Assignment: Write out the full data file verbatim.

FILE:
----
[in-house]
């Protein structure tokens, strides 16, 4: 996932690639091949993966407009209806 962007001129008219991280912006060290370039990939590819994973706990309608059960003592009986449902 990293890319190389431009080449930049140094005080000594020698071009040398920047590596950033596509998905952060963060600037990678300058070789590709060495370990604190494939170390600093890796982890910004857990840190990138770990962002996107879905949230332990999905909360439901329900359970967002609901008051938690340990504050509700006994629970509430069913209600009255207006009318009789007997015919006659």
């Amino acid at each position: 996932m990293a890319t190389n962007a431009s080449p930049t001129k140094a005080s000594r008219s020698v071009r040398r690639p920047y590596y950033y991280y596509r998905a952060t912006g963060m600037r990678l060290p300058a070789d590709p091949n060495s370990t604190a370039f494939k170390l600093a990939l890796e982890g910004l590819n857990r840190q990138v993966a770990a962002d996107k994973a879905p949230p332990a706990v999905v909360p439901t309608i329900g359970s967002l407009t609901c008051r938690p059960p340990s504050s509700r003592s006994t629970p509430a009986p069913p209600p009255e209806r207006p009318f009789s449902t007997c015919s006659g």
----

[in-house]
């Protein structure tokens, strides 16, 4: 996932690639091949993966407009209806 962007001129008219991280912006060290370039990939590819994973706990309608059960003592009986449902 990293890319190389431009080449930049140094005080000594020698071009040398920047590596950033596509998905952060963060600037990678300058070789590709060495370990604190494939170390600093890796982890910004857990840190990138770990962002996107879905949230332990999905909360439901329900359970967002609901008051938690340990504050509700006994629970509430069913209600009255207006009318009789007997015919006659």
């Amino acid at each position: 996932m990293a890319t190389n962007a431009s080449p930049t001129k140094a005080s000594r008219s020698v071009r040398r690639p920047y590596y950033y991280y596509r998905a952060t912006g963060m600037r990678l060290p300058a070789d590709p091949n060495s370990t604190a370039f494939k170390l600093a990939l890796e982890g910004l590819n857990r840190q990138v993966a770990a962002d996107k994973a879905p949230p332990a706990v999905v909360p439901t309608i329900g359970s967002l407009t609901c008051r938690p059960p340990s504050s509700r003592s006994t629970p509430a009986p069913p209600p009255e209806r207006p009318f009789s449902t007997c015919s006659g």